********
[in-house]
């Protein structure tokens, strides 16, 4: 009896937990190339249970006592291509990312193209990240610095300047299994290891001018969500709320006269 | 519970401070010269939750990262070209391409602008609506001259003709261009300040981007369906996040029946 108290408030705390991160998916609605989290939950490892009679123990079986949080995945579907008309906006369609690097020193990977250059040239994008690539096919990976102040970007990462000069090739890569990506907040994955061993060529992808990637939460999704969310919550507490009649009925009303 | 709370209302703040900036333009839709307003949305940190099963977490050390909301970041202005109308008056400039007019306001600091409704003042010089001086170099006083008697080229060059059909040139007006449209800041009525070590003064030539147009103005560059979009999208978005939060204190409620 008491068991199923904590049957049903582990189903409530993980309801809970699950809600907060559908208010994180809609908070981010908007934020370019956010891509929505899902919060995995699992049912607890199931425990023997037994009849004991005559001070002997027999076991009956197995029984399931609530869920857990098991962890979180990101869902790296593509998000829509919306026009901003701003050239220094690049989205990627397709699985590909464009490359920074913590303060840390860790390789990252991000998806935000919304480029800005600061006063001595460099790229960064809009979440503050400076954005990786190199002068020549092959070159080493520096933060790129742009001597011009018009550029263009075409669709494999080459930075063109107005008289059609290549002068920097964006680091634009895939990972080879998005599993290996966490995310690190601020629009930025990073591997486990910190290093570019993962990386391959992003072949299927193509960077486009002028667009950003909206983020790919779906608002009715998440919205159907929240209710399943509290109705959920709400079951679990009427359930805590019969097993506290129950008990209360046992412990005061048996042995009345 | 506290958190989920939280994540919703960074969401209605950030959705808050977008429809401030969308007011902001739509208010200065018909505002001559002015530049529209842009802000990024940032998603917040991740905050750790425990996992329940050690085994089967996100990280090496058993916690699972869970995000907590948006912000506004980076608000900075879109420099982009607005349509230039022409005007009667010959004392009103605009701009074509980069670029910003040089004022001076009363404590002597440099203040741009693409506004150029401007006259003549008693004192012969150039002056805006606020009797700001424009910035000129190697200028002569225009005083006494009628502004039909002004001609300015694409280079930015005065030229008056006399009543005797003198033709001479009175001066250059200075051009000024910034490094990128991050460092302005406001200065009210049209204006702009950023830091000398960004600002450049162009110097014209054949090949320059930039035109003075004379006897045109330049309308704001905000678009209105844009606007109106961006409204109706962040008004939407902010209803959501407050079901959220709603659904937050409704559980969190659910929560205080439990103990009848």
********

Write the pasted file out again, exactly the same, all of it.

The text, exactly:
[in-house]
């Protein structure tokens, strides 16, 4: 009896937990190339249970006592291509990312193209990240610095300047299994290891001018969500709320006269 | 519970401070010269939750990262070209391409602008609506001259003709261009300040981007369906996040029946 108290408030705390991160998916609605989290939950490892009679123990079986949080995945579907008309906006369609690097020193990977250059040239994008690539096919990976102040970007990462000069090739890569990506907040994955061993060529992808990637939460999704969310919550507490009649009925009303 | 709370209302703040900036333009839709307003949305940190099963977490050390909301970041202005109308008056400039007019306001600091409704003042010089001086170099006083008697080229060059059909040139007006449209800041009525070590003064030539147009103005560059979009999208978005939060204190409620 008491068991199923904590049957049903582990189903409530993980309801809970699950809600907060559908208010994180809609908070981010908007934020370019956010891509929505899902919060995995699992049912607890199931425990023997037994009849004991005559001070002997027999076991009956197995029984399931609530869920857990098991962890979180990101869902790296593509998000829509919306026009901003701003050239220094690049989205990627397709699985590909464009490359920074913590303060840390860790390789990252991000998806935000919304480029800005600061006063001595460099790229960064809009979440503050400076954005990786190199002068020549092959070159080493520096933060790129742009001597011009018009550029263009075409669709494999080459930075063109107005008289059609290549002068920097964006680091634009895939990972080879998005599993290996966490995310690190601020629009930025990073591997486990910190290093570019993962990386391959992003072949299927193509960077486009002028667009950003909206983020790919779906608002009715998440919205159907929240209710399943509290109705959920709400079951679990009427359930805590019969097993506290129950008990209360046992412990005061048996042995009345 | 506290958190989920939280994540919703960074969401209605950030959705808050977008429809401030969308007011902001739509208010200065018909505002001559002015530049529209842009802000990024940032998603917040991740905050750790425990996992329940050690085994089967996100990280090496058993916690699972869970995000907590948006912000506004980076608000900075879109420099982009607005349509230039022409005007009667010959004392009103605009701009074509980069670029910003040089004022001076009363404590002597440099203040741009693409506004150029401007006259003549008693004192012969150039002056805006606020009797700001424009910035000129190697200028002569225009005083006494009628502004039909002004001609300015694409280079930015005065030229008056006399009543005797003198033709001479009175001066250059200075051009000024910034490094990128991050460092302005406001200065009210049209204006702009950023830091000398960004600002450049162009110097014209054949090949320059930039035109003075004379006897045109330049309308704001905000678009209105844009606007109106961006409204109706962040008004939407902010209803959501407050079901959220709603659904937050409704559980969190659910929560205080439990103990009848």